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Surhone, L. M., Surhone, L. M., Timpledon, M. T., & Marseken, S. F. (2010), Social determinants of obesity: Obesity, social class, globalization, physical fitness, undeveloped countries, Betascript PublishingCS1 maint: Multiple names: authors list (link) Click the "show" link above for further details.
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This article is or was the subject of a Wiki Education Foundation-supported course assignment, between 8 January 2019 and 16 April 2019. Further details are available on the course page. Assigned student editor(s): Ellisonkim99.
The graphs showing relative mortality by group of BMI's is quite misleading because the vertical axis does not start at zero. The relative risks are much exaggerated. Could the maker rescale them? If not, the section would be better off without them. −Woodstone (talk) 17:10, 7 February 2019 (UTC)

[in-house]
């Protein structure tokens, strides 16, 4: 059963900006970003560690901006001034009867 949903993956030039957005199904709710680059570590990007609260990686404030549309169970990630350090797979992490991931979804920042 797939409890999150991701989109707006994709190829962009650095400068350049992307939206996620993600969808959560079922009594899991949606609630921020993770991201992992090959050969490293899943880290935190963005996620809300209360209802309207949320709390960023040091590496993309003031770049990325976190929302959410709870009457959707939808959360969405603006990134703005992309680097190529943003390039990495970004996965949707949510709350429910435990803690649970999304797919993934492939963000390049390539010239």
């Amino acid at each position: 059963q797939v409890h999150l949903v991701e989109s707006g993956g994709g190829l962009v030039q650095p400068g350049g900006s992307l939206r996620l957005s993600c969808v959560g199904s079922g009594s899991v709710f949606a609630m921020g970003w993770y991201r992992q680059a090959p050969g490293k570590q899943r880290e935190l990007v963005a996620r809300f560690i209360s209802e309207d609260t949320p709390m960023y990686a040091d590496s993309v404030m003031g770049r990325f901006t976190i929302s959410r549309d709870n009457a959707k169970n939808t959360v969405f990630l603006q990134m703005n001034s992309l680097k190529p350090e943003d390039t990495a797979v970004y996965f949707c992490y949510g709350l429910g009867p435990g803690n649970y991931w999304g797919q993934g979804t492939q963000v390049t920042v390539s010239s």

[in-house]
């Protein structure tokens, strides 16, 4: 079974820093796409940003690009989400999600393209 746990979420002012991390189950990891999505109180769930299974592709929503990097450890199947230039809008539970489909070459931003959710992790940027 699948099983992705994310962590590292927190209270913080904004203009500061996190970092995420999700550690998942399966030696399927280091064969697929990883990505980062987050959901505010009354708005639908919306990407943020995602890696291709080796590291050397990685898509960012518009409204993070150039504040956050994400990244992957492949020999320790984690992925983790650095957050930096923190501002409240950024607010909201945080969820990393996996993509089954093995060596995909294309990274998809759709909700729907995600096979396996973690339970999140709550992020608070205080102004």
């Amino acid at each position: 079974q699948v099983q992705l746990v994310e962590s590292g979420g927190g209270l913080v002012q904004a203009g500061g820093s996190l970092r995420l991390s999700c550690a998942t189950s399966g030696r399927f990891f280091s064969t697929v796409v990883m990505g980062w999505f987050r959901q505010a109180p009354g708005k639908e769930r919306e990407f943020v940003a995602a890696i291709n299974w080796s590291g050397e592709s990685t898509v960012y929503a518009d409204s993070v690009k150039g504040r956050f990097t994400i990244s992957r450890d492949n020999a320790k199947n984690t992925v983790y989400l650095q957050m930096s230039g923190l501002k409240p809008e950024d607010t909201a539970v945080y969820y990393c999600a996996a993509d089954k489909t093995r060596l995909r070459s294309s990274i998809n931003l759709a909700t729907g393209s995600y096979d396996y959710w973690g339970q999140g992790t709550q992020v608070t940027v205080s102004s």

Obesity has affected about 93.3 million of adults in the United States in the years of 2015-2016, and since then the numbers have continued to rise. — Preceding unsigned comment added by 126.96.36.199 (talk) 03:43, 10 March 2019 (UTC)
I recently heard (cannot disclose the source) that the definition of obesity is different for Indian population. They were suggesting that the cutoff is 25. I was not aware of this, nor I support it. I would like to know if it is true and if so, can it be changed here. Thanks. -- Abhijeet Safai (talk) 07:30, 27 March 2019 (UTC)
Protein to carbohydrate+fat ratio as cause of obesity
Excess food & inadequate physical activity are always the reason (CICO)
The article states repeatedly that excessive food & inadequate physical activity are the “primary” cause of obesity. It should be made clear that those factors are always the reason, for every person everywhere.
Asserting that obesity can be caused by “genetics” is misleading, since, due to the laws of physics, obesity occurs only when energy consumed exceeds energy expended. P linkola (talk) 03:28, 19 May 2019 (UTC)